One Covid cluster has been identified in the Armagh, Banbridge and Craigavon Borough since the beginning of contact tracing – with four in Newry Mourne and Down.
In total, the Public Health Agency (PHA) shows that since the start of contact tracing on 24 May, a total of 11 clusters have been identified in Northern Ireland.
These have been in the following council areas: Antrim and Newtownabbey Borough Council (1), Ards and North Down Borough Council (1), Armagh City, Banbridge and Craigavon Borough Council (1), Causeway Coast and Glens Borough Council (1), Mid and East Antrim Borough Council (3), and Newry, Mourne and Down District Council (4).
In addition, there have been 20 clusters across Northern Ireland with fewer than five people.
These figures are up to 5pm on August 12. Cases in a smaller cluster may also be associated with a larger cluster, for example a common geographic location or common social setting.
The PHA will be publishing cluster data on a weekly basis each Thursday until further notice.
A cluster is currently defined as two or more laboratory-confirmed cases of COVID-19 among individuals associated with a key setting, with illness onset dates within a 14 day period.
Key settings which have seen clusters to date since May include workplaces, retail or hospitality premises, domestic gatherings, and sporting settings.
COVID-19 transmission risk is highest in a household setting, and it is to be anticipated that a significant number of linked cases within households will be identified by efficient contact tracing. It is for this reason that household-linked cases are not reported as clusters.
The PHA’s Contact Tracing Service (CTS) continues to engage successfully with the vast majority of identified contacts and provide appropriate advice to help prevent any onward spread.
Over the week up to 5pm on 12th August 2020, the number of positive tests reported to the CTS was 223 – the number of positive cases requiring contact tracing was 196. There were 186 positive cases that completed contact tracing, and 713 contacts identified.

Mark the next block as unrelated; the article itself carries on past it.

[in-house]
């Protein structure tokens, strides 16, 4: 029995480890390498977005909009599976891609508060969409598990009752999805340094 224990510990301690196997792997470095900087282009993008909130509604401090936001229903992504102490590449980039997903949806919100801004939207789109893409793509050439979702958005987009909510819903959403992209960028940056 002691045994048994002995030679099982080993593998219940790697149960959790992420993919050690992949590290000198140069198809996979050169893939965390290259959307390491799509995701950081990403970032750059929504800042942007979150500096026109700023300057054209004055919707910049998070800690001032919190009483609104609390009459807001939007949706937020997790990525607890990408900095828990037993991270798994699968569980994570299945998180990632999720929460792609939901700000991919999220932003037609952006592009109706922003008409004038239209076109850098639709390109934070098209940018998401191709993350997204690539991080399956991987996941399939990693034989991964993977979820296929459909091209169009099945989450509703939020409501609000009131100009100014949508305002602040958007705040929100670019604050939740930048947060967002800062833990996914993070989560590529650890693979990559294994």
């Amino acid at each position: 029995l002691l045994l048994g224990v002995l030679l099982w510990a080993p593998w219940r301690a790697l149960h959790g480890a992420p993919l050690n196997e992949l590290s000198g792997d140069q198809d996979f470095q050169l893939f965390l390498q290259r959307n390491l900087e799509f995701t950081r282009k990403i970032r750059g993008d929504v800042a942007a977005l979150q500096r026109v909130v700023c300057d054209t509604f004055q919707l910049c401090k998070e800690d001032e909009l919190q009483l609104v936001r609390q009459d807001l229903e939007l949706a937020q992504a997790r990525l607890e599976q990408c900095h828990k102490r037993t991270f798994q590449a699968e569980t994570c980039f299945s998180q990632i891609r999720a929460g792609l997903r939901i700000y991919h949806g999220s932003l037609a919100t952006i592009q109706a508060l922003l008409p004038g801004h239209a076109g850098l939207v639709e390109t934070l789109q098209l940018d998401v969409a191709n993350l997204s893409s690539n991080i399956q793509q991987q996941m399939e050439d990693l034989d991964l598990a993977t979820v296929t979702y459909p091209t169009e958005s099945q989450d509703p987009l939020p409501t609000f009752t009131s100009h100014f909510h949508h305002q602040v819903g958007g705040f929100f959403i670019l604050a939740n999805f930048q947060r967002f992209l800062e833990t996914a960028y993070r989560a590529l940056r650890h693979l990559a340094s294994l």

There were 695 contacts successfully contacted and advised.
Since July, the average number of close contacts linked to cases has more than doubled. The rise may be attributed to the gradual easing of lockdown measures, but may also be explained by relaxing of attitudes to social distancing.
Dr Gerry Waldron, Head of Health Protection at the PHA, said: “Cases are occurring in communities across Northern Ireland. This is an important reminder that we must not become complacent – coronavirus remains in circulation, so each of us has a responsibility to take steps to help keep ourselves and those around us safe.
“Maintain social distancing, wash your hands regularly, and get tested if you display any symptoms of coronavirus. You can also download the StopCOVID NI contact tracing app.
“This disease has the potential to make its presence felt in any community, as we have seen with clusters appearing across a number of council districts.
“Everyone should act on the basis that it might potentially be in your neighbourhood right now, rather than waiting for it to emerge in your local area or for rumours to circulate before taking steps to help protect yourself and others. That’s why following the public health advice remains vitally important. You can spread the virus even if you don’t have symptoms, so taking these steps and exercising good hygiene practices will help prevent cases and reduce the number of clusters.
“Our analysis of clusters to date has shown that they have been associated with both workplaces and in the community, such as domestic gatherings and in hospitality and sporting settings.
“Clusters are managed through the contact tracing programme, and where we need to advise or inform the public of any increased risk to public health we will do so in a timely manner.”
Dr Waldron added: “Speculation around current clusters of COVID-19 across Northern Ireland is not helpful.
“We will not be commenting on individual cases of COVID-19 or going into the detail of every incident that emerges, as this could lead to people being identified, create stigma and focus attention on individuals, families or groups, and therefore deter others with symptoms coming forward to be tested.”
Everyone with symptoms of coronavirus can book a free test. If anyone is concerned that they are experiencing any of the symptoms of coronavirus, they must self-isolate and arrange a test as soon as possible. For further information on the virus, its symptoms and how to book a test, visit www.pha.site/coronavirus
We must be aware that COVID-19 is still a threat and we need everyone to play their part in helping to stop the virus spreading.
If you receive a positive test result you will be contacted by the PHA’s Contact Tracing Service from (028) 9536 8888.
Members of the public are also encouraged to download the StopCOVID NI contact tracing app on Android or Apple, which complements the work of the Contact Tracing Service.